The former treatise have I made,.... Meaning the Gospel written by him the Evangelist Luke, for from that he makes a transition to this, beginning here where he there left off; namely, at the ascension of Christ; see Luk_24:51."
Commentary by Peter Gusik
With further examination of the two books there are similarities in both style and choice of syntax which lend both books to a common authorship.
Hope this helps
There are a few reasons why people argue both of those books are written by Luke.
Both the book of Luke and the book of Acts reference a reader named "Theophilus" in their opening lines. The book of Luke sets up an initial correspondence with Theophilus:
Many have undertaken to draw up an account of the things that have been fulfilled among us, just as they were handed down to us by those who from the first were eyewitnesses and servants of the word. With this in mind, since I myself have carefully investigated everything from the beginning, I too decided to write an orderly account for you, most excellent Theophilus, so that you may know the certainty of the things you have been taught. Luke 1:1-4
The book of Acts begins with a continuation of the correspondence with Theophilus:
In my former book, Theophilus, I wrote about all that Jesus began to do and to teach until the day he was taken up to heaven, after giving instructions through the Holy Spirit to the apostles he had chosen. Acts 1:1-2
Many people believe the "former book" referenced in Acts is the book of Luke.
The "We" Sections of Acts
Three times in the book of Acts, the writer switches to using the pronoun "we" when talking about travelling with Paul. These instances are in Acts 16:10-18, Acts 20:4-21:19, and Acts 27:1-28:30. This use of "we" informs us that the author was indeed a companion of Paul, so the assumption can be made that it is probably someone whom Paul would have referenced in his epistles. This rules out the men who Paul references in his epistles and who also are referenced in the third-person in Acts (Aristarchus, Tychicus, Timothy, and Mark), leaving Luke as a viable candidate. For more information on where Luke would have been based on the "we" passages in Acts, see Luke's Eye-witness Accounts in Acts by Kevin Rogers.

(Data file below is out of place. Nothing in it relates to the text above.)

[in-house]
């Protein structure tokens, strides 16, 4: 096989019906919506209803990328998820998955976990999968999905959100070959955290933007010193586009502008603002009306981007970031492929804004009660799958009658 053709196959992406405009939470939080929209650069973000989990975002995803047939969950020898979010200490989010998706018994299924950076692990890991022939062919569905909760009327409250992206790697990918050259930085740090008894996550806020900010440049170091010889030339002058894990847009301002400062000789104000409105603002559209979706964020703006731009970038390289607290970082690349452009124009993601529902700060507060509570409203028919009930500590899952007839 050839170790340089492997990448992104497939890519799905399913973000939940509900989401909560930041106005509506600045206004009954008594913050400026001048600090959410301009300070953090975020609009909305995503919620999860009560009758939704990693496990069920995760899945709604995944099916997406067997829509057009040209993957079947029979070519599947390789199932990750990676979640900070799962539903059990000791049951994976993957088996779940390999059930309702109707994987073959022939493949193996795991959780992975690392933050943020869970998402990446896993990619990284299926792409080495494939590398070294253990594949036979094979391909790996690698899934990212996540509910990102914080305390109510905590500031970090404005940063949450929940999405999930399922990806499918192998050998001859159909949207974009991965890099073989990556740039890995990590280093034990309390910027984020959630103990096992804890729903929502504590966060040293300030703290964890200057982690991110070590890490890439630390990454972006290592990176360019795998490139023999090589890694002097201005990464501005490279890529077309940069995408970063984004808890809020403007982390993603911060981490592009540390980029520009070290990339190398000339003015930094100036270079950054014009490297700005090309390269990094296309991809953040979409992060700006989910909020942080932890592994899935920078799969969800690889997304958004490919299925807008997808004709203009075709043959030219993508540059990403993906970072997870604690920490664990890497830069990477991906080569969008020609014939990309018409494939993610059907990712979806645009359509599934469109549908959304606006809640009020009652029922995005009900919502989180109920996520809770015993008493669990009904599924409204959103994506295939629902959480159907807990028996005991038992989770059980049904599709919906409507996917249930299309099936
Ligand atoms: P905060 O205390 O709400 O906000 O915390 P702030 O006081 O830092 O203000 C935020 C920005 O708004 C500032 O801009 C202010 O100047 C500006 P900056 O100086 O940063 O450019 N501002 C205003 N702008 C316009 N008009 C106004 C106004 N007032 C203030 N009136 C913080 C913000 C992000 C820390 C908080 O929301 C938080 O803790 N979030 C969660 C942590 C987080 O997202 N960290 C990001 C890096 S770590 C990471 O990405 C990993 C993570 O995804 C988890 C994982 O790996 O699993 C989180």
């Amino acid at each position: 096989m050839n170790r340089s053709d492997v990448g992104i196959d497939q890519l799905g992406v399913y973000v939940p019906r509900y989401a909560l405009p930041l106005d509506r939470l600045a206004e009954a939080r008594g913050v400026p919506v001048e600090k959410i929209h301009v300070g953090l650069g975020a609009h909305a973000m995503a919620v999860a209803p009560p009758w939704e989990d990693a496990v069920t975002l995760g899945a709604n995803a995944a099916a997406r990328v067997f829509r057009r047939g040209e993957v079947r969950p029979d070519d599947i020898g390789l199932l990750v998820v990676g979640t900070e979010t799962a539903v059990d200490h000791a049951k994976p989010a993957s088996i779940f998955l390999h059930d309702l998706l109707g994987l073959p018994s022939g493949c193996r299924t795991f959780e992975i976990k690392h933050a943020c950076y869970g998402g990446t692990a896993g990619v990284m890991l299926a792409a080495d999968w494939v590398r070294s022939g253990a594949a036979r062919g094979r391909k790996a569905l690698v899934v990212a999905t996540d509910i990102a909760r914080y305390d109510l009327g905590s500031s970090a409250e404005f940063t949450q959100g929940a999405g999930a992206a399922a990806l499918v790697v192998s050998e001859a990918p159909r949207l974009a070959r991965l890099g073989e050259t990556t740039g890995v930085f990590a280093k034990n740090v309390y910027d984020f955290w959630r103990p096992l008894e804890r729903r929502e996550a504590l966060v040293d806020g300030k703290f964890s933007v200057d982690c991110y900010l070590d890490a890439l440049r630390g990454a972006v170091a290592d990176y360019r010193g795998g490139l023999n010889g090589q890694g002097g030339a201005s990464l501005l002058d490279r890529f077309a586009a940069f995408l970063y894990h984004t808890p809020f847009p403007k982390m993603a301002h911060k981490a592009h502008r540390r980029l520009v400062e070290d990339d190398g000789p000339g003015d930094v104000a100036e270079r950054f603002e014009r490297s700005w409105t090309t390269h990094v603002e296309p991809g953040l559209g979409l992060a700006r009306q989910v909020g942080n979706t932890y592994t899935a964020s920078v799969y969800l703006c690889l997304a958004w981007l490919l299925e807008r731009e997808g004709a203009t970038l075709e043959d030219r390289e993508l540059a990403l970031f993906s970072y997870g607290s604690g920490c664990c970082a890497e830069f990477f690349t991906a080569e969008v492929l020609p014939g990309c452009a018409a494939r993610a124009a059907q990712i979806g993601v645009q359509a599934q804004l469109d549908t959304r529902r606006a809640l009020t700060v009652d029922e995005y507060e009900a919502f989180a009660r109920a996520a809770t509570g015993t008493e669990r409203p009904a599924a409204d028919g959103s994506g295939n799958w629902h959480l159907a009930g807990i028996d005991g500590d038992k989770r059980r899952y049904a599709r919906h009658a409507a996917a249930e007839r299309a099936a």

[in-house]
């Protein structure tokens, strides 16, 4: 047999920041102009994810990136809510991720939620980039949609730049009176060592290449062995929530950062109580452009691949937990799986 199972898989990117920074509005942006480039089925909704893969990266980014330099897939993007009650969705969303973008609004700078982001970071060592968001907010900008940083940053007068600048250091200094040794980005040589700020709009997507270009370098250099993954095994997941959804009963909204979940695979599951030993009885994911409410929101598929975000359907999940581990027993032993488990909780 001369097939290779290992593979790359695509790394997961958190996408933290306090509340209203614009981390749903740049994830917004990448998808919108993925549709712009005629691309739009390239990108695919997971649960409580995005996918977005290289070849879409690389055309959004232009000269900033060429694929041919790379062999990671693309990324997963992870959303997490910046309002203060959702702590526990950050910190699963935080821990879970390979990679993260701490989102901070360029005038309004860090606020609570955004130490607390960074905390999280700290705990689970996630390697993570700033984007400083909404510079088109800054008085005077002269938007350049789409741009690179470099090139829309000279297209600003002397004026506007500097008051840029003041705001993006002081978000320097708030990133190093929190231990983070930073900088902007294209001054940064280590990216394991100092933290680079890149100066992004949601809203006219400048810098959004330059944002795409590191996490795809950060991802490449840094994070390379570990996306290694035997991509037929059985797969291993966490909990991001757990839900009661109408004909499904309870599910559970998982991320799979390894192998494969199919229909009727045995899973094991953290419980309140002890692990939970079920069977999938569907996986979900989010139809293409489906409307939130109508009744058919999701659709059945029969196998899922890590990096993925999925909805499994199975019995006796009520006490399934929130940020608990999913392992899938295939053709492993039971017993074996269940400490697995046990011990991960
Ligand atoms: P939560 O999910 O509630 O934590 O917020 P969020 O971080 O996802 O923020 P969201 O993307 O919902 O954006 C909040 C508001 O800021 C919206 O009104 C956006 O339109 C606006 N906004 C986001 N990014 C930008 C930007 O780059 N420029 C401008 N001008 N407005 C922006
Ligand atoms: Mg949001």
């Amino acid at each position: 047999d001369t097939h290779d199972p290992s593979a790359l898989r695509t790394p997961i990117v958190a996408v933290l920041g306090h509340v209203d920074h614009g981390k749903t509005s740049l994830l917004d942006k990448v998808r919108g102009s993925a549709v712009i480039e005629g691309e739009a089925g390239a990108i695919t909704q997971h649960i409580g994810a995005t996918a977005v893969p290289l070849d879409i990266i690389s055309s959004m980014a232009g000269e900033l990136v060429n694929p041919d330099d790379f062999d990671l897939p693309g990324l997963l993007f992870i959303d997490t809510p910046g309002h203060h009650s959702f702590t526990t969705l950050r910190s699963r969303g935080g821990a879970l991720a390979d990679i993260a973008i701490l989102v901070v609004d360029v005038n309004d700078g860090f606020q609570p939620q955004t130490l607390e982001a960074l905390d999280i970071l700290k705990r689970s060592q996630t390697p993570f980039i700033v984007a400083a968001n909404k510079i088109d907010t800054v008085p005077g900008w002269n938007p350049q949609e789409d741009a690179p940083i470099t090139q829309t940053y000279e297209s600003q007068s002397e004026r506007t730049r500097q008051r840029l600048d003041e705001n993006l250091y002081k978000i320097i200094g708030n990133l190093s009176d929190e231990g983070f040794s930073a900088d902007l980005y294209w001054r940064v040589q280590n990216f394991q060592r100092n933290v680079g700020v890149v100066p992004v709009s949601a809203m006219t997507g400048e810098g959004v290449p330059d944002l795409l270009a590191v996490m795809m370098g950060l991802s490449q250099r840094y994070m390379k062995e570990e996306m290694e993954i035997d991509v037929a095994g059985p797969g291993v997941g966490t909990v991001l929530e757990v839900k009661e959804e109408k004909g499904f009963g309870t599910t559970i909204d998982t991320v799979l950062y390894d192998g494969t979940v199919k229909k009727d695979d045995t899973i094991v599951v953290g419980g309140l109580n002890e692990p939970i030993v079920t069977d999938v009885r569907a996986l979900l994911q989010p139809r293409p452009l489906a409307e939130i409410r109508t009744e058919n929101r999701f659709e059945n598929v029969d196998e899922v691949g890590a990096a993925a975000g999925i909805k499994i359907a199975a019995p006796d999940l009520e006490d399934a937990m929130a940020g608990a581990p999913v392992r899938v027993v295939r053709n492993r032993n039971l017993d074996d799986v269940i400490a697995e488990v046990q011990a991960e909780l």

The Muratorian Canon
The Muratorian Fragment is a fragment of a manuscript dating back to around 170 A.D. containing the oldest known list of books of the New Testament. This manuscript confirms which books were in included in the New Testament not incredibly long after they were written. In the fragment, the author says the following in regards to Luke and Acts:
The third book of the Gospel is that according to Luke. Luke, the well-known physician, after the ascension of Christ, when Paul had taken with him as one zealous for the law, composed it in his own name, according to [the general] belief. Yet he himself had not seen the Lord in the flesh; and therefore, as he was able to ascertain events, so indeed he begins to tell the story from the birth of John.
Moreover, the acts of all the apostles were written in one book. For 'most excellent Theophilus' Luke compiled the individual events that took place in his presence — as he plainly shows by omitting the martyrdom of Peter as well as the departure of Paul from the city [of Rome] when he journeyed to Spain. Translation by Hans Lietzmann
So even in more ancient times, Luke was believed to be the author of both Luke and Acts.
You ask, “why some people would argue ...”, implying that other people (many other people? most other people?) would reject that argument. Nevertheless, it is the generally accepted view. This is the first time I have heard of any alternative hypothesis about the authorship of the two books addressed to Theophilus. The only disagreement that you commonly encounter is that between the groups that Ben Witherington calls the “unitarians” and the “separatists” — i.e. between those who regard Luke and Acts as volumes 1 and 2 of a single work, and those who see them as two separate works by the same author.
In addition to what the others said about the introduction to Theophilus, it is also writing style and Grammer. When reading the Greek Text, Luke's is the most difficult/or said I say more advanced than the other books, and Luke and Acts are the same style of writing. Both Luke and Acts. So you got the introduction to Theophilus and the Grammer and writing style.